The Call of the Wild is the latest adaptation of Jack London’s 1903 novel, this time coming to us from normally animation director Chris Sanders. Chris Sanders started out working for Disney, holding both a writing and directing credit on Lilo and Stitch before moving to Dreamworks to direct the first How to Train Your Dragon film and The Croods, though he hasn’t actually directed much since. I was actually kind of surprised to find out he’s actually the voice of Stitch.
In the screenplay department we have Michael Green. Now he’s written quite a few films, including being one of the screenwriters of Blade Runner 2049. The Call of the Wild though is ultimately a very hard adaptation to do. It’s based on a very old book and it’s been adapted several times; what are you going to do this time? Well, I’ll get into that.
If you haven’t seen any of the previous adaptations of The Call of the Wild or read the book, it’s basically about a sled dog named Buck who is taken from his home in the Deep South and taken north to the snowy environments of, I believe, Alaska. The film recounts his struggles with becoming a sled dog for a postal service led by Omar Sy’s Perrault, and eventually going on a journey with Harrison Ford’s John Thornton who’s come to the North in order to find some solace after the death of his son. The Call of the Wild’s biggest factor that’s been used in the trailer is that all the animals have been created using CGI. There are no actual animals on screen, and it’s at that point when you realise the biggest issue with this film – this is a film that really relies on its special effects… and none of them are any good! It’s a bit of a problem when you write down notes for what you thought of the film and then realise that Matthew Buck said virtually everything you’re going to say about this movie in his review, but I’ll do my best to not copy him. But the point still stands; I’m with him on this one!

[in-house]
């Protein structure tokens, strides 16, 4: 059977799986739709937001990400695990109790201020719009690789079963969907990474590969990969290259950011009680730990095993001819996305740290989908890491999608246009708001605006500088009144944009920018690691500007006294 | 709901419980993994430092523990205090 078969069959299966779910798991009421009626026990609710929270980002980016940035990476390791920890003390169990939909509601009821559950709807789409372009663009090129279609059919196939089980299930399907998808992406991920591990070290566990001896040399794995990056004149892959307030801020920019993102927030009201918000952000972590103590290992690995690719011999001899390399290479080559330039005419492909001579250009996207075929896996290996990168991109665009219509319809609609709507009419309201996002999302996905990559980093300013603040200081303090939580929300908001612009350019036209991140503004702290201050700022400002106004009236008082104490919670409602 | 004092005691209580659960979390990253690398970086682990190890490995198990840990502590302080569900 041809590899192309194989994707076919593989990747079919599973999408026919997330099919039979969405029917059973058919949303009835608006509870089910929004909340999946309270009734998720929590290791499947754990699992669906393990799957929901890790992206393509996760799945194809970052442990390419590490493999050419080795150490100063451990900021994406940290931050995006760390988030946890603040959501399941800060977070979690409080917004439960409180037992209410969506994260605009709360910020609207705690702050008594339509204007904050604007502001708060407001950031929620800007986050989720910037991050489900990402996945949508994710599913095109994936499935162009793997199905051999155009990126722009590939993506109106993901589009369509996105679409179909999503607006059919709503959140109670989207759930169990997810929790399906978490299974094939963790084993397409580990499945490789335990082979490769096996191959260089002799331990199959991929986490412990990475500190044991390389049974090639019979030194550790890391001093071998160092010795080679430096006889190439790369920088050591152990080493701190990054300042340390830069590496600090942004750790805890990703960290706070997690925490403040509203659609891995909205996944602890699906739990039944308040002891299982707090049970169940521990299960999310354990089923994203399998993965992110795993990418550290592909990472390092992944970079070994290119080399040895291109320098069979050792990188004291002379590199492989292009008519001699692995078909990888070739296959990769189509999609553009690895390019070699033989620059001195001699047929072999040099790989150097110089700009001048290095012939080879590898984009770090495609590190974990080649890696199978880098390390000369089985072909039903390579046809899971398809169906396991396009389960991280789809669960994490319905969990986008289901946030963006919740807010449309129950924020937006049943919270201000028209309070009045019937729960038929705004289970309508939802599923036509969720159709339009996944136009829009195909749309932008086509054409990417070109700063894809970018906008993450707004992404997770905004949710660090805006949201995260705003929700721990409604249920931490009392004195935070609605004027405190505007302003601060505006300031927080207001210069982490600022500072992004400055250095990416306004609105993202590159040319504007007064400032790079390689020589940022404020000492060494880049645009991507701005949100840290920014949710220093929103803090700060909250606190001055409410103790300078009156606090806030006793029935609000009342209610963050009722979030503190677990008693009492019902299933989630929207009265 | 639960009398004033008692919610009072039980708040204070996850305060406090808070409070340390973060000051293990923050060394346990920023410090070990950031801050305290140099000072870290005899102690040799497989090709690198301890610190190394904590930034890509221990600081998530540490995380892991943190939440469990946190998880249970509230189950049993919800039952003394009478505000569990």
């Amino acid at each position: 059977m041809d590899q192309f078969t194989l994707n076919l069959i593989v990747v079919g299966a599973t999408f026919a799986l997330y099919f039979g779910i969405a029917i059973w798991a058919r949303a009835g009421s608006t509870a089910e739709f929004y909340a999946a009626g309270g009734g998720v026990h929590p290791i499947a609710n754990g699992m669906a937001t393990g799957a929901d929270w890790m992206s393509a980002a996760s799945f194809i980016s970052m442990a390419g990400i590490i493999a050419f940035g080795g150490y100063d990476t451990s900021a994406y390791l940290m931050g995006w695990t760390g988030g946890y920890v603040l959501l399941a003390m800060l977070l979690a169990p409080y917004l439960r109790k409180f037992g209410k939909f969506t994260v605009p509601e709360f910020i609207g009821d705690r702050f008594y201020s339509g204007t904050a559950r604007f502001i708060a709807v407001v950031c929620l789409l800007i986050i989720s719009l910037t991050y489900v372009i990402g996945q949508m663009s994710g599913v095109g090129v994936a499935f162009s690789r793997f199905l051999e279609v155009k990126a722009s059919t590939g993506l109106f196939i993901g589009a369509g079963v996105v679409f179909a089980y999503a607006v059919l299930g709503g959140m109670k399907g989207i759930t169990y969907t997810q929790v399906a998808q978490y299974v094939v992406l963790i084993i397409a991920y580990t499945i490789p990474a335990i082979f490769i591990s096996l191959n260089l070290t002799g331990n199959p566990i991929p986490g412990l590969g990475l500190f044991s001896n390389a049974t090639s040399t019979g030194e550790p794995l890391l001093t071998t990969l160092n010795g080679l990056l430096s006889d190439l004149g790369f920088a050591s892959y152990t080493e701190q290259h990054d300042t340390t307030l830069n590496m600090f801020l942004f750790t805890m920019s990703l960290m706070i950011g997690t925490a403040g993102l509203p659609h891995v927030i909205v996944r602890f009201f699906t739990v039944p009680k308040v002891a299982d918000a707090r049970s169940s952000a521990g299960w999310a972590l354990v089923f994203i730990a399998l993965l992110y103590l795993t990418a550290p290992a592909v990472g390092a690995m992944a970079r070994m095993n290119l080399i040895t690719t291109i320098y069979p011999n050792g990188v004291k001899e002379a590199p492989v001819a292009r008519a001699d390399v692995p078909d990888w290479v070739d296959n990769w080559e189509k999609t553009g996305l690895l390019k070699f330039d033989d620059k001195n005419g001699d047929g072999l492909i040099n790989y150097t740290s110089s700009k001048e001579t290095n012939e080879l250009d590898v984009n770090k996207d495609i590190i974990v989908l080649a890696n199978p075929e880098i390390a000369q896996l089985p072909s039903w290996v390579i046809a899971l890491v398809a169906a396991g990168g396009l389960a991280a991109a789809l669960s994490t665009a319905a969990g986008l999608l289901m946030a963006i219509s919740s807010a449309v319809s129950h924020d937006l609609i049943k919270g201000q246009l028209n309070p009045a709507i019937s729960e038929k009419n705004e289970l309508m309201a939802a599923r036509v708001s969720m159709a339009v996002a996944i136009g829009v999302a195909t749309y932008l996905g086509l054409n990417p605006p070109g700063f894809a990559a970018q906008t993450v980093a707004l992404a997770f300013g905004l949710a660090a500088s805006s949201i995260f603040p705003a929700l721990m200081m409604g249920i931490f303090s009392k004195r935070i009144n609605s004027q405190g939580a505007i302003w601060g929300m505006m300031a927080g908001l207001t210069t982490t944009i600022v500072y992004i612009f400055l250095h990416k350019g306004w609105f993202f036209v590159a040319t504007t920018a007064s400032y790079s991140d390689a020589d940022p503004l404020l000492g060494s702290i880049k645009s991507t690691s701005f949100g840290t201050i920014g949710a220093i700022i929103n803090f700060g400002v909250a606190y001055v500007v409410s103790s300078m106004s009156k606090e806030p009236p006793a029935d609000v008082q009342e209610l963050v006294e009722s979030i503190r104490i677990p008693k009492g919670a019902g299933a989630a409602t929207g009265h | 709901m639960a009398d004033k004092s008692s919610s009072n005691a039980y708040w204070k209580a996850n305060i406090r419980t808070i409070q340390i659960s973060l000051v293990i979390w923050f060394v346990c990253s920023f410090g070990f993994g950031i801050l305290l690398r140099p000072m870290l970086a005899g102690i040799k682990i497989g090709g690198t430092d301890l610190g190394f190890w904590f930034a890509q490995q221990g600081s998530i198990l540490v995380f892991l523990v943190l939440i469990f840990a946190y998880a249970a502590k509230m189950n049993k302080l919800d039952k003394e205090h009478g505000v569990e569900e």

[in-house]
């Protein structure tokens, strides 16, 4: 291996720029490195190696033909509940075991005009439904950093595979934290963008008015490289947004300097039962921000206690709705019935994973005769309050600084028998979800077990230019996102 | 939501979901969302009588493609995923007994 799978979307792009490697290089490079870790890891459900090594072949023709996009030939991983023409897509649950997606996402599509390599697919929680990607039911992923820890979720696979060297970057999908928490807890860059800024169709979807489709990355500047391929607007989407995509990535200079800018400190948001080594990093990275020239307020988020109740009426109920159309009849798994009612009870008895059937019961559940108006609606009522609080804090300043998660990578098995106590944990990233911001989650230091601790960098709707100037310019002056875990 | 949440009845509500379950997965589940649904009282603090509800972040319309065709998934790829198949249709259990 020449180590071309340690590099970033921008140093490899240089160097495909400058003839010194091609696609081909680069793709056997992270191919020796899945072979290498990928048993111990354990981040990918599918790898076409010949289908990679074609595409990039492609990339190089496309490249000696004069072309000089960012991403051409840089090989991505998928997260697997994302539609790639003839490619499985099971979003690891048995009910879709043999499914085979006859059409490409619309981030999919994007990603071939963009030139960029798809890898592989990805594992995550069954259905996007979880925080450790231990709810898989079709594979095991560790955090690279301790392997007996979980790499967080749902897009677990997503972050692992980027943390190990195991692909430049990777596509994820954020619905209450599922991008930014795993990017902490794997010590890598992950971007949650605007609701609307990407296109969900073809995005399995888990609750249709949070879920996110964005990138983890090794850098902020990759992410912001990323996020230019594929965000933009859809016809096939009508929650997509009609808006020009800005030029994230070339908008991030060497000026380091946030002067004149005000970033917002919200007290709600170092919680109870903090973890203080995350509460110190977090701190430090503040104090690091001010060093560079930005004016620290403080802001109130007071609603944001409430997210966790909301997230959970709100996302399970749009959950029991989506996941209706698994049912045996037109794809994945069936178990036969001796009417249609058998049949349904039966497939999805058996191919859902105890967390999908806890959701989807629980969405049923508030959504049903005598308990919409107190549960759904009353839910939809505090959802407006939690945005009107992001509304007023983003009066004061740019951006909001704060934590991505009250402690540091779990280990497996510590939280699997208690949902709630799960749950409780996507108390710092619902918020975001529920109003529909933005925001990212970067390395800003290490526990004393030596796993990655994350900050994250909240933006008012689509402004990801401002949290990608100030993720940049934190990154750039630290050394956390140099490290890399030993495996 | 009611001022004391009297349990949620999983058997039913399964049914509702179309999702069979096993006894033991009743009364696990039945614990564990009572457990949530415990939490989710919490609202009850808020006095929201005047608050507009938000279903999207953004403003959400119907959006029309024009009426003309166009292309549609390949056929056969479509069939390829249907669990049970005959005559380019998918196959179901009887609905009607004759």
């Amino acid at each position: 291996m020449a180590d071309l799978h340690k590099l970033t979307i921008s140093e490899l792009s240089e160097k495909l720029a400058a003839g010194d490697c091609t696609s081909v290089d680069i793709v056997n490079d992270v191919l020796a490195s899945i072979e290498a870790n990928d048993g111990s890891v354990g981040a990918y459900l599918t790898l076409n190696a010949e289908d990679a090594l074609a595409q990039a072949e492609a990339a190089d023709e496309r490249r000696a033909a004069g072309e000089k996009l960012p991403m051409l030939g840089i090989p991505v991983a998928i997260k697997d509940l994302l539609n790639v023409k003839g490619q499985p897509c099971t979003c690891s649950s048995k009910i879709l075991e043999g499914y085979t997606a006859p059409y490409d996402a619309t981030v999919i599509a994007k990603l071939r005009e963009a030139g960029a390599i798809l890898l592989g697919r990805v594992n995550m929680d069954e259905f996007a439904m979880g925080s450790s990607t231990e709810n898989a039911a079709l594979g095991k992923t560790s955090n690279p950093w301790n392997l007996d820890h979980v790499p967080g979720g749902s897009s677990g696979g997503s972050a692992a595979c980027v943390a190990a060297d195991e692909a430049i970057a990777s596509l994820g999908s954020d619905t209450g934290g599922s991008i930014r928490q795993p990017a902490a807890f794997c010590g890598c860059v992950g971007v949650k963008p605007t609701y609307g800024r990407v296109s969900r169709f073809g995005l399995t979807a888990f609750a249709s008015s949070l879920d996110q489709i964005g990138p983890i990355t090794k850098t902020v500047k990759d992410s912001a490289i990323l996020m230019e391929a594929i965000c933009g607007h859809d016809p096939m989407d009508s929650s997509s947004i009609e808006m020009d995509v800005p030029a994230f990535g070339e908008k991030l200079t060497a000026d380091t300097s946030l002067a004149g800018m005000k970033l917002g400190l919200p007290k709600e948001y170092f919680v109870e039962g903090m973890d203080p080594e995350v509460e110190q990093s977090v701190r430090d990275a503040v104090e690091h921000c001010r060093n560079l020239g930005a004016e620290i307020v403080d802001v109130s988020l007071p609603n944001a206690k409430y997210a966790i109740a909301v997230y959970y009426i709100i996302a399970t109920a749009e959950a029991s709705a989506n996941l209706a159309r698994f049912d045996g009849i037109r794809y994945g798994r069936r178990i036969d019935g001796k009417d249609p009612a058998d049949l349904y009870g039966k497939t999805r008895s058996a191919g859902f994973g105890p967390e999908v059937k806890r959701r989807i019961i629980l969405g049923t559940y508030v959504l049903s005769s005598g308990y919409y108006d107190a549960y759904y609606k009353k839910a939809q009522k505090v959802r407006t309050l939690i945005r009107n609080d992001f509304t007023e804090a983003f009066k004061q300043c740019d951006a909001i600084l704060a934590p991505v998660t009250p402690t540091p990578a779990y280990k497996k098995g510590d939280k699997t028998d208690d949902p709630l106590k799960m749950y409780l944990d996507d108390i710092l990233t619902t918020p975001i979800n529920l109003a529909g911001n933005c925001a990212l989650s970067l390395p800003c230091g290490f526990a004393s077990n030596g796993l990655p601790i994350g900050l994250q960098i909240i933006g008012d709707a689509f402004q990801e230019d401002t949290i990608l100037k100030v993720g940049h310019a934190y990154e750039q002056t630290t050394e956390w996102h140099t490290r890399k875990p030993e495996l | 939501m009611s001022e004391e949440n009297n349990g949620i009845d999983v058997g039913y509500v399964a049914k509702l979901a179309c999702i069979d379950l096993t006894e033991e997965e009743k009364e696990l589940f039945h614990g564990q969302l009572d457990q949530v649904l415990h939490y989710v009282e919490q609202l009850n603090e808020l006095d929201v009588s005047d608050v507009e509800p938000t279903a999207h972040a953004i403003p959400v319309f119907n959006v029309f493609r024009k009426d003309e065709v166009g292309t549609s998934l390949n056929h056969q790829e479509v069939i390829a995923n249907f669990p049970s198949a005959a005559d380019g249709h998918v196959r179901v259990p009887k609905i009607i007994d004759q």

At no point when I was watching this movie did I think those are real animals, it was more, ‘Oh my God, they transported a bunch of cartoon characters into the real world.’ Now, in a film like Sonic the Hedgehog, that makes a lot of sense, and some films will do it because it’s simply too dangerous to have a live version of that animal that’s even well-trained. But this is hardly Life of Pi. Now, Life of Pi, that film has groundbreaking special effects to bring to life several animals into that environment, but they ultimately made them feel realistic. Again, these feel like animation characters, not surprising considering that this film has been directed by a director who normally does animated films. This is ultimately the problem.
The 1903 novel is not a kid’s book and it’s far from it. As a result, the screenplay has to do a ton of tweaks and changes to get it to where it can be. Now I haven’t actually read the book for this film, but I am aware there are quite significant changes. The fact of the matter is though, again, as Matthew Buck pointed out, why wouldn’t you just train a bunch of dogs? They are really easily to train! Where the effects are shining however is the background effects, some of them at least. I assumed most of this film was shot on location but apparently the majority of these scenes were shot on a film set, so they did a pretty good job with that. But again, I can’t understand why you’d even bother at that point – surely, it’s actually slightly cheaper to make the film a fully animated film? If you’re really committed to go down this route, just make everyone motion capture and do it like Tintin from a few years ago; that film really was successful in blending live action with animation. But at the end of the day, it was ultimately an animated film, which made it all the better.